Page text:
Historic preservationists were victorious in Waukesha Tuesday evening. The common council voted to block a request by Waukesha County to tear down a building that's a key part of the last intact resort from Waukesha's springs era a century ago.
County officials wanted Waukesha alderpersons to overturn a decision made last fall by the city's landmarks commission that protected the former Moor Mud Baths resort hotel from being torn down. The hotel was built in 1911, near the end of the era when many thousands of people came to Waukesha for its spring water. People arrived in hopes that water from the dozens of underground springs would cure their ailments.
The county owns the now-vacant building and doesn't want to pay the roughly $1 million needed to put a new roof on the facility. During public comments Tuesday evening, Waukesha County Supervisor Duane Paulson said the county and the Wisconsin Historical Society have an agreement to preserve the memory of the building.
"Photo documentation will be prepared, a historical marker will be erected, and a website will be developed and maintained," Paulson said.
But most of the people who spoke argued in favor of preserving the former hotel. Mary Jane Sanchez said Milwaukee values its historic buildings, like the Pabst Mansion.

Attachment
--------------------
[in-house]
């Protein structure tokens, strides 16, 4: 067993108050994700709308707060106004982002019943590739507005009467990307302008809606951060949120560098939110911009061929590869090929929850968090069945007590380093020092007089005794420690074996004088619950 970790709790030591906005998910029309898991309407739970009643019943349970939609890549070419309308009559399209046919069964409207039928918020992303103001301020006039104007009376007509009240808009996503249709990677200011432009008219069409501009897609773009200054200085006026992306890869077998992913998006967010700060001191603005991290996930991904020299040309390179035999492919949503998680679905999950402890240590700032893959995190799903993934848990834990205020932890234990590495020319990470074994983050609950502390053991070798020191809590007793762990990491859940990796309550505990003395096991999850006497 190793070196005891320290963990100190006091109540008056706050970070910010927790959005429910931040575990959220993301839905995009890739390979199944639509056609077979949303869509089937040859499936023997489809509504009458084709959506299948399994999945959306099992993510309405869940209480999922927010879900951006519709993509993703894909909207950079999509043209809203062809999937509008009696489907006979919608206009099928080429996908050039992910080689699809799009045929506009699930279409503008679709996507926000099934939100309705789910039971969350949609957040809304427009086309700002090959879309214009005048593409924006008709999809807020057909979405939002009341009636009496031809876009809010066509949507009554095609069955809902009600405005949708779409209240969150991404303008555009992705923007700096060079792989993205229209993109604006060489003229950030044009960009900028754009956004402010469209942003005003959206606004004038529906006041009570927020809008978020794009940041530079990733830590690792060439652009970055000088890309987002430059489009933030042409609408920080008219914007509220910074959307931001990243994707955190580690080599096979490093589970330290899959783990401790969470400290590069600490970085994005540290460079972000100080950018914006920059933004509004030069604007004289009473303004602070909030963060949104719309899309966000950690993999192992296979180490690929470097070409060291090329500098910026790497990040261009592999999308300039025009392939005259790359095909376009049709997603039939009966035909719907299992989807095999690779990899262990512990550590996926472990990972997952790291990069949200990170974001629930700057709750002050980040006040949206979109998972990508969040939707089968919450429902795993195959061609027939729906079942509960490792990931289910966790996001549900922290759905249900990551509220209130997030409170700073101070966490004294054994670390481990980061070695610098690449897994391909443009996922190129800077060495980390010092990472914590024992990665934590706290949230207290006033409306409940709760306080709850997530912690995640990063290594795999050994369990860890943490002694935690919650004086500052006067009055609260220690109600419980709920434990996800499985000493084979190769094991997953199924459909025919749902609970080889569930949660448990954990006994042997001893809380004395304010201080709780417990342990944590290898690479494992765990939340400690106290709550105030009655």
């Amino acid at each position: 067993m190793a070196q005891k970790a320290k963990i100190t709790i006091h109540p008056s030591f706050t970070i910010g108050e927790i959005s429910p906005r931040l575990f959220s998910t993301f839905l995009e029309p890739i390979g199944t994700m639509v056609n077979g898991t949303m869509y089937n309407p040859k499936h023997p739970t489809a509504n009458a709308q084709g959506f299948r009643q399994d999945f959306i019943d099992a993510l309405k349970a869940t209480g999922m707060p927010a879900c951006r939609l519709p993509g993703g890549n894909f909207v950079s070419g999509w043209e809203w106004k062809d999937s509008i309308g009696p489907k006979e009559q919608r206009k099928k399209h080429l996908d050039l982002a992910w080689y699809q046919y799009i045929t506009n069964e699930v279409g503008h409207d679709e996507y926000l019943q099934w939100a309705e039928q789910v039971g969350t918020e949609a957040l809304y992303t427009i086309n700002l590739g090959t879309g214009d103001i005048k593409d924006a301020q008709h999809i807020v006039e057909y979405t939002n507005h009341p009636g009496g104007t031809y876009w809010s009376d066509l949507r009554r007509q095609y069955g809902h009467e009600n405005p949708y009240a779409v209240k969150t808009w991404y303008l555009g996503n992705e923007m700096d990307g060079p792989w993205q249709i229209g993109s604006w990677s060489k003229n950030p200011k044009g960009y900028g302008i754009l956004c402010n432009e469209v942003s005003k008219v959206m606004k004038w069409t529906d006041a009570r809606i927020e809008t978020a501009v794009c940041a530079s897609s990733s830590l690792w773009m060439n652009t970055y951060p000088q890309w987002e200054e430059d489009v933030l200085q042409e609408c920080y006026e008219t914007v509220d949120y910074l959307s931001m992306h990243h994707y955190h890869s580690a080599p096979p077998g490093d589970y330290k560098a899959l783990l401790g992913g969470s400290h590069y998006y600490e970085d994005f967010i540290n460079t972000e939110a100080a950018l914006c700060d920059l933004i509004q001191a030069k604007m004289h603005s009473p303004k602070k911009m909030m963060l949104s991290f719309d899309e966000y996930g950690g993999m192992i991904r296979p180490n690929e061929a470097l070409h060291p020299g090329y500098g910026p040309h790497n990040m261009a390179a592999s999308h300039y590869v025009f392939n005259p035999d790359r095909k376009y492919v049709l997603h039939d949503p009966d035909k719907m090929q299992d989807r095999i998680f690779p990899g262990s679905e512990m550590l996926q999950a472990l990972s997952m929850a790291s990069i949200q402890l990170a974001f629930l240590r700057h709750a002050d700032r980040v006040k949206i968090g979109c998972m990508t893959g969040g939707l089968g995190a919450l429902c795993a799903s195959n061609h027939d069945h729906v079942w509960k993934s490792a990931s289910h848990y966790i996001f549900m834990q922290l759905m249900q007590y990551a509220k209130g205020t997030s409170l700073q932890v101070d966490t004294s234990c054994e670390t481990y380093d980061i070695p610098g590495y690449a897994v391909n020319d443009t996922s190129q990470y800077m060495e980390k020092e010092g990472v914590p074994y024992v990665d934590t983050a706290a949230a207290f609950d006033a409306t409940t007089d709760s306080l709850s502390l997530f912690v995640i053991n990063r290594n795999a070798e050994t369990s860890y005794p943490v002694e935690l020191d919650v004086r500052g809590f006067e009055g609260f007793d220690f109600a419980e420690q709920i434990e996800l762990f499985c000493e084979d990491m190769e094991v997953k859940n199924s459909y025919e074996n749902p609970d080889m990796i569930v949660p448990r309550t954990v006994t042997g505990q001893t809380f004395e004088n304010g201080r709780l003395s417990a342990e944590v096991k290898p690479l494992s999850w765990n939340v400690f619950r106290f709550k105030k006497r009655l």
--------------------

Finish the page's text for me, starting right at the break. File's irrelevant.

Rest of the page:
"I myself was in the Pabst building when it was falling apart and leaking, and it was just a disaster. And now, it's an amazing, robust jewel in the city of Milwaukee," she said.
The Waukesha Common Council then held about a four hour quasi-judicial session during which the county and landmarks commission made lengthy presentations and lawyers cross-examined the witnesses. Then after a closed session, the alderpersons voted 8- 5 to deny the county's demolition request.
Ald. Cassie Rodriguez made the motion to preserve the former hotel. "I mean there is significant public interest in the property, and ultimately, eliminating the building would change and alter the exterior of the building," Rodriguez told WUWM.
Mary Emery of the Waukesha Preservation Alliance says she hopes Waukesha County will now try to sell the building to a private developer who would preserve the exterior, while turning the inside into senior or special needs housing.
"They could save a significant amount of money by selling it, and putting it back on the tax rolls," she said.
The county's lawyer declined comment after the vote.